Middle Childhood Intervention: Module Four – Putting it all Together

Category — Conclusion


And in conclusion…

In an article called “Where are all the parents?” author Sue Stuyvesant, herself the parent of a child with special needs, heard from a friend that some official at a local school PAC (Parent Advisory Committee) meeting was wondering why there weren’t more parents of children with special needs at the meeting. In response to this insensitive remark, Ms. Stuyvesant wrote a marvelous article about where the parents of these special children are. She lists a number of places and situations that keep parents like her from attending school PAC  and other meetings. She listed examples like diapering a teenage child who is still not toilet trained, waiting in emergency rooms while their child tries to overcome yet another medical crisis, and trying to keep their family together. Basically, what Ms. Stuyvesant said was that parents of children with special needs are busy just trying to survive in a world that is not very welcoming of their children and most children with special needs.

The feeling that children with special needs are not welcome in society, at least not totally and certainly not by everyone, is echoed by many parents of children with special needsBetsy, the mother of a beautiful boy named Samuel who has cerebral palsy, also stated in the video “Including Samuel” that she sees a world that is not very welcoming of her son and other children with special needs (Fig. 1). One parent of a child with special needs, Tina Yows, wrote a disABILITY prayer, in which she prayed for those who are truly disabled: those who only see what is “wrong” in others and those who can only hear what is “wrong” with others instead of seeing and hearing the good and ability that is in all of us.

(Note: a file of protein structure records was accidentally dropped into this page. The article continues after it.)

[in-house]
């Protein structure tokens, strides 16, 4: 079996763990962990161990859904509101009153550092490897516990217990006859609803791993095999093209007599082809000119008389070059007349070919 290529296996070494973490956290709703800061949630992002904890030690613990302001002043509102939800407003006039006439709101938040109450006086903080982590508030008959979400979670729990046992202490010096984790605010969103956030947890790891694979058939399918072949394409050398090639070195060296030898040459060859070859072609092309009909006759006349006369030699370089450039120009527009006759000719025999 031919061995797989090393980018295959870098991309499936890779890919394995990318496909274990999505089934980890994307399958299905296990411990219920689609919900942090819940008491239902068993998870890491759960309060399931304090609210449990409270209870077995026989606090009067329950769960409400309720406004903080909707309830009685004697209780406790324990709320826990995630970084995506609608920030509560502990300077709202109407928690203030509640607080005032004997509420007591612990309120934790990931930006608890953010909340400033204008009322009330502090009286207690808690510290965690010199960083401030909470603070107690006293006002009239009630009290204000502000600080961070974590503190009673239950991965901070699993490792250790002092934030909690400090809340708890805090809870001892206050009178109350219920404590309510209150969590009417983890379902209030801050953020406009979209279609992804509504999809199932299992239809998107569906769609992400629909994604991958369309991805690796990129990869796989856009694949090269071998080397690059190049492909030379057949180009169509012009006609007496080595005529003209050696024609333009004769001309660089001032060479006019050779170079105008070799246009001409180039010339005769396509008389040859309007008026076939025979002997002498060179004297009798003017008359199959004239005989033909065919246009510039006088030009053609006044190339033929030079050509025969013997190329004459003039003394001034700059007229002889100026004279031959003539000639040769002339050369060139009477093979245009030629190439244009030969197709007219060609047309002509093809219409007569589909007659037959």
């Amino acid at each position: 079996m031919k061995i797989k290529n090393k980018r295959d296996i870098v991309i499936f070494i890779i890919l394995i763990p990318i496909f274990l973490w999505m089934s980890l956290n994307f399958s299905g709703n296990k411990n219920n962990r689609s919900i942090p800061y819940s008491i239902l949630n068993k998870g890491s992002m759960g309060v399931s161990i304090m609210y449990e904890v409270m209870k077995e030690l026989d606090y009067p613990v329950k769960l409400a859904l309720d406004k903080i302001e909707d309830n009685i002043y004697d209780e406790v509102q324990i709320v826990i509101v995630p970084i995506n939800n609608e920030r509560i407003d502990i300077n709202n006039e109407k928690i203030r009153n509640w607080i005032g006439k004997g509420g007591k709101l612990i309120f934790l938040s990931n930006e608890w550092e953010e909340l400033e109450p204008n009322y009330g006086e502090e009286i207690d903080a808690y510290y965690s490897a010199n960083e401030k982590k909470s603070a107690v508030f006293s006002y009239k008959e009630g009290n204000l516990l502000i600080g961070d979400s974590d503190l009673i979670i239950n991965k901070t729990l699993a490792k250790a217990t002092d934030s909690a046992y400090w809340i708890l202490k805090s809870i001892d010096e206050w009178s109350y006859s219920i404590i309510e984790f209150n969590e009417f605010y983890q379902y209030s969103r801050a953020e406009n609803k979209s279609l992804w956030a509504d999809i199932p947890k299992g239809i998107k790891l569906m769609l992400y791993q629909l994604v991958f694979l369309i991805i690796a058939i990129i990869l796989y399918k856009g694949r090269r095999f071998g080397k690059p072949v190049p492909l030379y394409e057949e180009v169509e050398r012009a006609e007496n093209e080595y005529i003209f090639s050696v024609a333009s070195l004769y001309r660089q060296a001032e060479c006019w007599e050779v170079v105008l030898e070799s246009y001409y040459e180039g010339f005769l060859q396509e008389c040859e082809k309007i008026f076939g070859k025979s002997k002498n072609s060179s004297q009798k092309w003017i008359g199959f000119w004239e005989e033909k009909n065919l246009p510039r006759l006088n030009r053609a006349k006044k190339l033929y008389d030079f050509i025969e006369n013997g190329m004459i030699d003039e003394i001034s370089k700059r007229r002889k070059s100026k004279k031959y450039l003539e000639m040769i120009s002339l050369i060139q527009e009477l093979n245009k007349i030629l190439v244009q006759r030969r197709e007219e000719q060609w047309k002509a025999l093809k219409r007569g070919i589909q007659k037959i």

Including Samuel

Figure 1. Including Samuel

The truth is, children with special needs are still not fully accepted by society. They are more welcome in some parts of the world than others, but it seems that there is no society anywhere on this planet that is fully welcoming and supportive of children who are different. So we must work harder to ensure we do everything in our power to make these special children and their special parents feel welcome in society, where they rightfully belong. It is our hope that this course will be a first step towards a greater understanding of special needs, and a greater acceptance of those who have them (the children) and those who take care of them (the parents) (Fig. 2).


Figure 2. Inclusion

THANK YOU! The “Including all Children and Families” team.

Ferrell, K. A. (1985). Reach Out and Teach. New York, NY: American Foundation for the Blind.

January 19, 2013   No Comments